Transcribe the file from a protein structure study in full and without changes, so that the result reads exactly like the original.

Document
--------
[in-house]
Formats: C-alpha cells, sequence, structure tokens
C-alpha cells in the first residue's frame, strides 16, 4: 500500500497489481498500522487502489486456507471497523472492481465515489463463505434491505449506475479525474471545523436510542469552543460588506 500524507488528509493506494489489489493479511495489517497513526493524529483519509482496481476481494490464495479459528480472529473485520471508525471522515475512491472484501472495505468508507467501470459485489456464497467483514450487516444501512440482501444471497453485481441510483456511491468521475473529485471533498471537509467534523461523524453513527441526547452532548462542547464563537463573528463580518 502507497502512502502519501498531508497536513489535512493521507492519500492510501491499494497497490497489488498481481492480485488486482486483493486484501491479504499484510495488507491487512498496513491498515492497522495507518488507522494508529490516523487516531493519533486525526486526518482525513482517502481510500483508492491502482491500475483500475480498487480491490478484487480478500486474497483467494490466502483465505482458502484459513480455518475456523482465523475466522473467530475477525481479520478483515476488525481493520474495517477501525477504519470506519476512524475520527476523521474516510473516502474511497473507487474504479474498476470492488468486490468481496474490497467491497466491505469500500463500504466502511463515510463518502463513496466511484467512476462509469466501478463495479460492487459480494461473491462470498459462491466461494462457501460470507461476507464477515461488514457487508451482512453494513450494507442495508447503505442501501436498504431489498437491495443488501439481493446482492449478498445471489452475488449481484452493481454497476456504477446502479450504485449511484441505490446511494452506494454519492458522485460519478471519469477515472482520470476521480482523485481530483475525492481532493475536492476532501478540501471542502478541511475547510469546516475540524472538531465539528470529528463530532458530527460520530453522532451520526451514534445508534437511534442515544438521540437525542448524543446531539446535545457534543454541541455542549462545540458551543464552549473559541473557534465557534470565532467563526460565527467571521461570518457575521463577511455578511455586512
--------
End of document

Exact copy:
[in-house]
Formats: C-alpha cells, sequence, structure tokens
C-alpha cells in the first residue's frame, strides 16, 4: 500500500497489481498500522487502489486456507471497523472492481465515489463463505434491505449506475479525474471545523436510542469552543460588506 500524507488528509493506494489489489493479511495489517497513526493524529483519509482496481476481494490464495479459528480472529473485520471508525471522515475512491472484501472495505468508507467501470459485489456464497467483514450487516444501512440482501444471497453485481441510483456511491468521475473529485471533498471537509467534523461523524453513527441526547452532548462542547464563537463573528463580518 502507497502512502502519501498531508497536513489535512493521507492519500492510501491499494497497490497489488498481481492480485488486482486483493486484501491479504499484510495488507491487512498496513491498515492497522495507518488507522494508529490516523487516531493519533486525526486526518482525513482517502481510500483508492491502482491500475483500475480498487480491490478484487480478500486474497483467494490466502483465505482458502484459513480455518475456523482465523475466522473467530475477525481479520478483515476488525481493520474495517477501525477504519470506519476512524475520527476523521474516510473516502474511497473507487474504479474498476470492488468486490468481496474490497467491497466491505469500500463500504466502511463515510463518502463513496466511484467512476462509469466501478463495479460492487459480494461473491462470498459462491466461494462457501460470507461476507464477515461488514457487508451482512453494513450494507442495508447503505442501501436498504431489498437491495443488501439481493446482492449478498445471489452475488449481484452493481454497476456504477446502479450504485449511484441505490446511494452506494454519492458522485460519478471519469477515472482520470476521480482523485481530483475525492481532493475536492476532501478540501471542502478541511475547510469546516475540524472538531465539528470529528463530532458530527460520530453522532451520526451514534445508534437511534442515544438521540437525542448524543446531539446535545457534543454541541455542549462545540458551543464552549473559541473557534465557534470565532467563526460565527467571521461570518457575521463577511455578511455586512